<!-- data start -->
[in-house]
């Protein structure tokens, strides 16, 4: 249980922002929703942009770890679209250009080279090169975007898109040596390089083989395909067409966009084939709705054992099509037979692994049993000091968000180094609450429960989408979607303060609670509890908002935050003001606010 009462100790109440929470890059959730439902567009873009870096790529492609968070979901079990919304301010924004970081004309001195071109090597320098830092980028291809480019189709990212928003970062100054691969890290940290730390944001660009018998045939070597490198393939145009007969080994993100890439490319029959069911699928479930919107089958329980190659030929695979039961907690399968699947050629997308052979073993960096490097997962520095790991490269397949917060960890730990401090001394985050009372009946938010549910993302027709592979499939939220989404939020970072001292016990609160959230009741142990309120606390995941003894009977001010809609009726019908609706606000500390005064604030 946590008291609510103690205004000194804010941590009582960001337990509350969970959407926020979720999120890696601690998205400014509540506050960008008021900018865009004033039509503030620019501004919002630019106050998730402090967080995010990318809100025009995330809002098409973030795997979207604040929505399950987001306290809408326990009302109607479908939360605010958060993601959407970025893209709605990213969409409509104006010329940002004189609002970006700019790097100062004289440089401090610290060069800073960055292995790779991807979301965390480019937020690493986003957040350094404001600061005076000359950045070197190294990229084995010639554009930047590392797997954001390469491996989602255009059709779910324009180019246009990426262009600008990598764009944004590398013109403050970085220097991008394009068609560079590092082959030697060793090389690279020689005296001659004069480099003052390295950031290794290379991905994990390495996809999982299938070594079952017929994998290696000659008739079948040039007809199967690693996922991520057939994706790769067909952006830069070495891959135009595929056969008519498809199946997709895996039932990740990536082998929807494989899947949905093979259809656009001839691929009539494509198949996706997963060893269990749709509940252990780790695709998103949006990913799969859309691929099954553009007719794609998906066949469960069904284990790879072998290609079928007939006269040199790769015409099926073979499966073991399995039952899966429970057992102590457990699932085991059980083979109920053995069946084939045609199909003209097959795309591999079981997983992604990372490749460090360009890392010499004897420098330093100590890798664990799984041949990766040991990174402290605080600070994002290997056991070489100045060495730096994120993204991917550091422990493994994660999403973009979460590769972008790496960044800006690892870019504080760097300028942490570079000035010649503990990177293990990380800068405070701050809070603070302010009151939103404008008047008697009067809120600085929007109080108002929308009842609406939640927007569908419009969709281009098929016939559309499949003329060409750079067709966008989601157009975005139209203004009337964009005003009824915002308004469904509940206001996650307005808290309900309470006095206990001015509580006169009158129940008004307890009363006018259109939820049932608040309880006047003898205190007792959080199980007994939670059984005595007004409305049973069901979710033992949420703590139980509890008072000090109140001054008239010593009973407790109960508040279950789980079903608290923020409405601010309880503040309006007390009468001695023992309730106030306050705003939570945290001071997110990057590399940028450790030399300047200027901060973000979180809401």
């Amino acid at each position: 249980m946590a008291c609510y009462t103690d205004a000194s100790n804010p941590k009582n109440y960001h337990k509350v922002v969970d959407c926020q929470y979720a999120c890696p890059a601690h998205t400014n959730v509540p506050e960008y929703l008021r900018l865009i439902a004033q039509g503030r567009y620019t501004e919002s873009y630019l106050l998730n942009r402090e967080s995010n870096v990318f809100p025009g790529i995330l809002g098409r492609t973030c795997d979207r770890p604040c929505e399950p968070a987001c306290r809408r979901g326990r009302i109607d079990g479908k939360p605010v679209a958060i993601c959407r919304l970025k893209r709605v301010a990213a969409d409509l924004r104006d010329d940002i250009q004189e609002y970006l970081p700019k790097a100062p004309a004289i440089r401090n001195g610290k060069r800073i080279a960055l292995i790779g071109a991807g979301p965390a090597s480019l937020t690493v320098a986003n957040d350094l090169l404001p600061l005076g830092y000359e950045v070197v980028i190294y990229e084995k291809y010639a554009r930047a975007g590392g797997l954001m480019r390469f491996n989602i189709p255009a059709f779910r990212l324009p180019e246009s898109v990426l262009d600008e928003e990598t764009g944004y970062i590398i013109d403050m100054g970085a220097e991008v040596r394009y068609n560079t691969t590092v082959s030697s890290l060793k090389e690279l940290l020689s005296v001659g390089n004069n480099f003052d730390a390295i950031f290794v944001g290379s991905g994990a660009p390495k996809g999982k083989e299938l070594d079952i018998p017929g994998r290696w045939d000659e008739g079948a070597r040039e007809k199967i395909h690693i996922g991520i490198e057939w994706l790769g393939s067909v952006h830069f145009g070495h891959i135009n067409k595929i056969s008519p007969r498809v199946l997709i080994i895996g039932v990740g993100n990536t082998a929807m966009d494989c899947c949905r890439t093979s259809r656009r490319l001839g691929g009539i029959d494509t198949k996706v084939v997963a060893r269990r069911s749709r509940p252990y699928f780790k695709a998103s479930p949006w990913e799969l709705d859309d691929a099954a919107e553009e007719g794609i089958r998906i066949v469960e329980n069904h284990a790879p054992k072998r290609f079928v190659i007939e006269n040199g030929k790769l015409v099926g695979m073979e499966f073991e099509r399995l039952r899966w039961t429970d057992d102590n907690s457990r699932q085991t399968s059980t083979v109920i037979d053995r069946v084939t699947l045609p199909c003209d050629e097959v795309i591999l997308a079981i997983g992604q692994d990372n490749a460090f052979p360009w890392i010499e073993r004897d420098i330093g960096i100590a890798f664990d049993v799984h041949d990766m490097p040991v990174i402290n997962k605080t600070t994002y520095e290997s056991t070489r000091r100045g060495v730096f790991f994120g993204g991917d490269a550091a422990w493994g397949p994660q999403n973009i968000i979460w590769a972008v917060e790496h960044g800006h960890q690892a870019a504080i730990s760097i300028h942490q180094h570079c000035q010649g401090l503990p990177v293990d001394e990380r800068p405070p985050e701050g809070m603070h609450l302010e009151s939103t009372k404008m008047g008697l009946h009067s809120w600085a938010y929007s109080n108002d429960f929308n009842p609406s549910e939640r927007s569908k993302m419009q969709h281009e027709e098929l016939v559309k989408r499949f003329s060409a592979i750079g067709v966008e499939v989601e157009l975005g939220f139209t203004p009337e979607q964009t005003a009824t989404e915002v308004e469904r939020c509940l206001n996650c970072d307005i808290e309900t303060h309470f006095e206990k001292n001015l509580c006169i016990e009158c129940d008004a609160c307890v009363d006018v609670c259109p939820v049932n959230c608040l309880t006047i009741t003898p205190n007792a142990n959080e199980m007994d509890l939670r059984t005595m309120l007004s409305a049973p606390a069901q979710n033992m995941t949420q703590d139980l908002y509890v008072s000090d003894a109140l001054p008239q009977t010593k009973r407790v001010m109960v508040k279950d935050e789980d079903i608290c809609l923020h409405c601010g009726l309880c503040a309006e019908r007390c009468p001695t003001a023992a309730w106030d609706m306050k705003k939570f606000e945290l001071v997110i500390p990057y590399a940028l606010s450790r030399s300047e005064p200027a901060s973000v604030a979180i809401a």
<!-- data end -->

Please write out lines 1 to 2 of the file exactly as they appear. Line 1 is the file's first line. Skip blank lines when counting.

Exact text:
[in-house]
């Protein structure tokens, strides 16, 4: 249980922002929703942009770890679209250009080279090169975007898109040596390089083989395909067409966009084939709705054992099509037979692994049993000091968000180094609450429960989408979607303060609670509890908002935050003001606010 009462100790109440929470890059959730439902567009873009870096790529492609968070979901079990919304301010924004970081004309001195071109090597320098830092980028291809480019189709990212928003970062100054691969890290940290730390944001660009018998045939070597490198393939145009007969080994993100890439490319029959069911699928479930919107089958329980190659030929695979039961907690399968699947050629997308052979073993960096490097997962520095790991490269397949917060960890730990401090001394985050009372009946938010549910993302027709592979499939939220989404939020970072001292016990609160959230009741142990309120606390995941003894009977001010809609009726019908609706606000500390005064604030 946590008291609510103690205004000194804010941590009582960001337990509350969970959407926020979720999120890696601690998205400014509540506050960008008021900018865009004033039509503030620019501004919002630019106050998730402090967080995010990318809100025009995330809002098409973030795997979207604040929505399950987001306290809408326990009302109607479908939360605010958060993601959407970025893209709605990213969409409509104006010329940002004189609002970006700019790097100062004289440089401090610290060069800073960055292995790779991807979301965390480019937020690493986003957040350094404001600061005076000359950045070197190294990229084995010639554009930047590392797997954001390469491996989602255009059709779910324009180019246009990426262009600008990598764009944004590398013109403050970085220097991008394009068609560079590092082959030697060793090389690279020689005296001659004069480099003052390295950031290794290379991905994990390495996809999982299938070594079952017929994998290696000659008739079948040039007809199967690693996922991520057939994706790769067909952006830069070495891959135009595929056969008519498809199946997709895996039932990740990536082998929807494989899947949905093979259809656009001839691929009539494509198949996706997963060893269990749709509940252990780790695709998103949006990913799969859309691929099954553009007719794609998906066949469960069904284990790879072998290609079928007939006269040199790769015409099926073979499966073991399995039952899966429970057992102590457990699932085991059980083979109920053995069946084939045609199909003209097959795309591999079981997983992604990372490749460090360009890392010499004897420098330093100590890798664990799984041949990766040991990174402290605080600070994002290997056991070489100045060495730096994120993204991917550091422990493994994660999403973009979460590769972008790496960044800006690892870019504080760097300028942490570079000035010649503990990177293990990380800068405070701050809070603070302010009151939103404008008047008697009067809120600085929007109080108002929308009842609406939640927007569908419009969709281009098929016939559309499949003329060409750079067709966008989601157009975005139209203004009337964009005003009824915002308004469904509940206001996650307005808290309900309470006095206990001015509580006169009158129940008004307890009363006018259109939820049932608040309880006047003898205190007792959080199980007994939670059984005595007004409305049973069901979710033992949420703590139980509890008072000090109140001054008239010593009973407790109960508040279950789980079903608290923020409405601010309880503040309006007390009468001695023992309730106030306050705003939570945290001071997110990057590399940028450790030399300047200027901060973000979180809401």